Book to Bill Ratio

The book to bill ratio is generally used by the semiconductor industry and technology sector to indicate their overall health. In general, a book to bill ratio that is greater than 1 shows a healthy industry or company; a book to bill ratio that is less than 1 shows an unhealthy industry or company.

Book to Bill Ratio Definition


The book to bill ratio definition is fairly simple. The book to bill ratio compares the total amount of orders received to the total amount of orders filled. More simply, it’s the ratio of demand versus supply on a particular company’s ledgers. If a company has more orders than it can deliver, this ratio shows that the company is healthy. If the company has the same amount of orders as it can deliver, it is still healthy, but obviously has room to grow. Of course, if the company has fewer orders than it is able to deliver, this shows negative growth.

Book to Bill Ratio Example


The book to bill ratio calculation will end up being a number that is either greater than 1, equal to 1 or less than 1. The following is the basic book to bill ratio formula:

OR/OD

OR is the number of orders received and OD is the number of orders delivered. A very simple book to bill ratio example would be as follows: The XYZ Semiconductor Corporation has orders on their books of 100,000 units to be shipped during one month. The actual amount of units that they are able to ship during that month is 85,000.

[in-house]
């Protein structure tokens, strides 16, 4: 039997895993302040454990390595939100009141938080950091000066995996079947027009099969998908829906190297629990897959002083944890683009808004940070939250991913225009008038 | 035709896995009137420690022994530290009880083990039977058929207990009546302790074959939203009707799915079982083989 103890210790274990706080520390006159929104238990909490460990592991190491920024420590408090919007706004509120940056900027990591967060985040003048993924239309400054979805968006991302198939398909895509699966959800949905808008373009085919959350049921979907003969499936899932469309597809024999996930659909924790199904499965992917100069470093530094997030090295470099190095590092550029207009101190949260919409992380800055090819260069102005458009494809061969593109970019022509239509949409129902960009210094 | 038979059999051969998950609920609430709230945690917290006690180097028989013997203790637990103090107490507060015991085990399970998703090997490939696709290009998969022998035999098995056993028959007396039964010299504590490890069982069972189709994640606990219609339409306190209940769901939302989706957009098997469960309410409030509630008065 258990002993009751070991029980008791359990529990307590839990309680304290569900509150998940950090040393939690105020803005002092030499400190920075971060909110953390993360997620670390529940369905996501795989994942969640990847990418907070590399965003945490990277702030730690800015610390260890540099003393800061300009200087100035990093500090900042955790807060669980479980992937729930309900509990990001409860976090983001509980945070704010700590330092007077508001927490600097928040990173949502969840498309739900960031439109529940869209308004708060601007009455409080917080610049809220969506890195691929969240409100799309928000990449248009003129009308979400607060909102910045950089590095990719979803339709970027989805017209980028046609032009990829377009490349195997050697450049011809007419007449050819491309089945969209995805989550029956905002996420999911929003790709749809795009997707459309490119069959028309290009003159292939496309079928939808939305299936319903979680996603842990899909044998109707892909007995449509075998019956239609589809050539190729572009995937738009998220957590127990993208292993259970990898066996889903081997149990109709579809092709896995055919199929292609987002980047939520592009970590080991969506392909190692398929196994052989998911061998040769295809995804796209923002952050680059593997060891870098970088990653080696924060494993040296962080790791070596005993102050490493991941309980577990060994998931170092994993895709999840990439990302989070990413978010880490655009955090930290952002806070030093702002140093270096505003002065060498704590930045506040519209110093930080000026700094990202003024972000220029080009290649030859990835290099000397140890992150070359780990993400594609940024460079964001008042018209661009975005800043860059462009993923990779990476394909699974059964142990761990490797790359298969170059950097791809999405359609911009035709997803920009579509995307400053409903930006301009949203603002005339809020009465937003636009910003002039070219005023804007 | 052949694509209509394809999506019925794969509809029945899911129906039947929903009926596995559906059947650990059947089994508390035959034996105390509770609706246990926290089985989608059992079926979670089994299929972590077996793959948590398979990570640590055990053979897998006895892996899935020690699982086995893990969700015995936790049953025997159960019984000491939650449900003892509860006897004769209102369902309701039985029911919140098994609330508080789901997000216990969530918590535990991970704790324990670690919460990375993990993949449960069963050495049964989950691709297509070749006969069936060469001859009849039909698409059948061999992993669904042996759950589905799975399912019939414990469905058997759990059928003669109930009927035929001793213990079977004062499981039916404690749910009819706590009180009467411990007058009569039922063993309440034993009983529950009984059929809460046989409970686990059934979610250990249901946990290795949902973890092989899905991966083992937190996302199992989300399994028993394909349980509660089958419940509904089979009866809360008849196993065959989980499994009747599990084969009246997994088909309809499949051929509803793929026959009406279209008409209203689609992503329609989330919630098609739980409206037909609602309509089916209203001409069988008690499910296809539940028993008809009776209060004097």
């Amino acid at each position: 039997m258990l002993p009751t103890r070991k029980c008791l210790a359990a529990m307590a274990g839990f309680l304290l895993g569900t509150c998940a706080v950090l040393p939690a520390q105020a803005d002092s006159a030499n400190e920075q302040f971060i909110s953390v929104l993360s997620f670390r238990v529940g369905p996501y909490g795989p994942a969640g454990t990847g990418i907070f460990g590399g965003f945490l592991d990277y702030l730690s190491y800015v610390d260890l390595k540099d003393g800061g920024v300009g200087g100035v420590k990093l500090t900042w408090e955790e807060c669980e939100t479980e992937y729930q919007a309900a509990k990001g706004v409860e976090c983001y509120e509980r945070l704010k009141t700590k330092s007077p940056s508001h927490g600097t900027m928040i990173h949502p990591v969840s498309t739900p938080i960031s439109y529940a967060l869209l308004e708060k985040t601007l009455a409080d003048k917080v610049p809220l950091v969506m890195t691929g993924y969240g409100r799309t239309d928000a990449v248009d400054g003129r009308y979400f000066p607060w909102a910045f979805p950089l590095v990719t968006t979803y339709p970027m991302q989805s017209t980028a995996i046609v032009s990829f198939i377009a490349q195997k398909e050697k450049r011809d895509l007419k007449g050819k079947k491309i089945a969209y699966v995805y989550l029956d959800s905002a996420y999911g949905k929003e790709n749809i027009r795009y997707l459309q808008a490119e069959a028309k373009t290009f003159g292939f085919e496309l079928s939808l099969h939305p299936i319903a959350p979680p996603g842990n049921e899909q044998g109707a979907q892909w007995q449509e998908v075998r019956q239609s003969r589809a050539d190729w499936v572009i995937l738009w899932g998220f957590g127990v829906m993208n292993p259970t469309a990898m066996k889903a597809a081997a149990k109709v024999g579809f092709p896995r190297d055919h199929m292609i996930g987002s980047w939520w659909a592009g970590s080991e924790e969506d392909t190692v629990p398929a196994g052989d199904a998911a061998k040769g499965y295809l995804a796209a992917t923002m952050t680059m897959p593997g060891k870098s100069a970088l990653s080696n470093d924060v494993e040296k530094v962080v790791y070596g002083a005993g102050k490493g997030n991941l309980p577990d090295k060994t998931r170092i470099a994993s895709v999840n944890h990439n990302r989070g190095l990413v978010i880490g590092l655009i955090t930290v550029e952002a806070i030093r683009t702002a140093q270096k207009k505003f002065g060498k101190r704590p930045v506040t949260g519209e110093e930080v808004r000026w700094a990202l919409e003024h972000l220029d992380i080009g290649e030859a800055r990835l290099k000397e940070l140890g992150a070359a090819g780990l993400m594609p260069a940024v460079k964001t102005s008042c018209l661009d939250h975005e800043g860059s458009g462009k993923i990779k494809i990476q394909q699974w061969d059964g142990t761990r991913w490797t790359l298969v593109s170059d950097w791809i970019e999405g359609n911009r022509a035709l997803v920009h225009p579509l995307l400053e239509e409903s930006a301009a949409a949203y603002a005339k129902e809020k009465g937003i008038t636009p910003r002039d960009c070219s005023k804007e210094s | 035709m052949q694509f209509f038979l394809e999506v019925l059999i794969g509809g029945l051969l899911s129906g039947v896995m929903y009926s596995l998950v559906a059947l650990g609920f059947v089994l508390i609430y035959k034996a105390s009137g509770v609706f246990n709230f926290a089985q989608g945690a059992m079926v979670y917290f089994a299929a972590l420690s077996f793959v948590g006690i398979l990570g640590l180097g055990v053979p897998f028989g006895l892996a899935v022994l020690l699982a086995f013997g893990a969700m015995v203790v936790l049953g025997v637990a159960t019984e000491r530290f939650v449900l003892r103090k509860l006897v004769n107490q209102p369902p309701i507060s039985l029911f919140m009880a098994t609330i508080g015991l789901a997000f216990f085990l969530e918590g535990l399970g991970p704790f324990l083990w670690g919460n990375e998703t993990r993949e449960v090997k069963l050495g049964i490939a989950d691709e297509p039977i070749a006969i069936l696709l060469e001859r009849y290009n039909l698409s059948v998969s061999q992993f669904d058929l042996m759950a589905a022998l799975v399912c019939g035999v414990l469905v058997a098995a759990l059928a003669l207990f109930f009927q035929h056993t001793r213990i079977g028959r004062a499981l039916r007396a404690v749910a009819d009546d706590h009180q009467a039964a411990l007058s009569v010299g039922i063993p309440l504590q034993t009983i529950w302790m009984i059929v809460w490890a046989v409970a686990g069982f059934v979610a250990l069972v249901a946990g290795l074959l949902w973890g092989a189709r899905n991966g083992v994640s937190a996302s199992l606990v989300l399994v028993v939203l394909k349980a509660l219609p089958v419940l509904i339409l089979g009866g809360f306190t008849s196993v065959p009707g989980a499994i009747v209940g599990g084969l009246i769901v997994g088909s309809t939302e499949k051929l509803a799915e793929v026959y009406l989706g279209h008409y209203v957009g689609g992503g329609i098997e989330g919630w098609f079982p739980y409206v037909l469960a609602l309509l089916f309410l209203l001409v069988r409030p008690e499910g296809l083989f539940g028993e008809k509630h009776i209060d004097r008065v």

100,000/85,000 = 1.18

So, the book to bill ratio is 1.18, which for the XYZ Semiconductor Corporation is a very good thing. If their ratio continues to stay greater than 1 each month, they will have a healthy bottom line going into the next year. The ABC Semiconductor Corporation, however, has a problem with some of their chips, which results in bad publicity and lower than average orders. The amount of orders they have per month is 85,000, but the number of orders they can fulfill is 100,000 per month. Using our formula:

85,000/100,000 = .85

We can see that ABC Semiconductor can supply more units than there is actually demand for, which is a bad combination in any economy.

The book to bill ratio as measured in the United States is released by semiconductor companies on or about the 20th of each month by the Semiconductor Equipment and Materials Institute and it is based on the average of bookings versus billings over the previous three months. Similarly, the Semiconductor Equipment Association of Japan releases a comparable book to bill ratio for the semiconductor businesses located in Japan.

While the book to bill ratio serves as a quantitative measure of how the semiconductor industry is doing, this simple formula can also be applied to any number of businesses that sell an actual product as opposed to a service.
Tim Ord
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